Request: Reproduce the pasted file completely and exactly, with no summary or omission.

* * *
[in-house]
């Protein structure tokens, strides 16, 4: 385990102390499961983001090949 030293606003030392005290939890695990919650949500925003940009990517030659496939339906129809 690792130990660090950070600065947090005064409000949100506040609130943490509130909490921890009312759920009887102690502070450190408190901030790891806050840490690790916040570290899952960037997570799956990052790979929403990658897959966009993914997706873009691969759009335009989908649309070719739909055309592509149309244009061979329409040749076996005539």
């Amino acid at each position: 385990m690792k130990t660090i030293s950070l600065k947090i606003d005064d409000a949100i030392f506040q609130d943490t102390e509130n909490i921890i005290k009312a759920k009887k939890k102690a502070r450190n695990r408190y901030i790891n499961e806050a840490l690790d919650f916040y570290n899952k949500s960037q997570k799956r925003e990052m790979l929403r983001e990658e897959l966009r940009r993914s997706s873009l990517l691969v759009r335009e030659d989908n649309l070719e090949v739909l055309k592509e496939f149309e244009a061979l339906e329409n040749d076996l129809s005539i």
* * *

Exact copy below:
[in-house]
């Protein structure tokens, strides 16, 4: 385990102390499961983001090949 030293606003030392005290939890695990919650949500925003940009990517030659496939339906129809 690792130990660090950070600065947090005064409000949100506040609130943490509130909490921890009312759920009887102690502070450190408190901030790891806050840490690790916040570290899952960037997570799956990052790979929403990658897959966009993914997706873009691969759009335009989908649309070719739909055309592509149309244009061979329409040749076996005539």
């Amino acid at each position: 385990m690792k130990t660090i030293s950070l600065k947090i606003d005064d409000a949100i030392f506040q609130d943490t102390e509130n909490i921890i005290k009312a759920k009887k939890k102690a502070r450190n695990r408190y901030i790891n499961e806050a840490l690790d919650f916040y570290n899952k949500s960037q997570k799956r925003e990052m790979l929403r983001e990658e897959l966009r940009r993914s997706s873009l990517l691969v759009r335009e030659d989908n649309l070719e090949v739909l055309k592509e496939f149309e244009a061979l339906e329409n040749d076996l129809s005539i």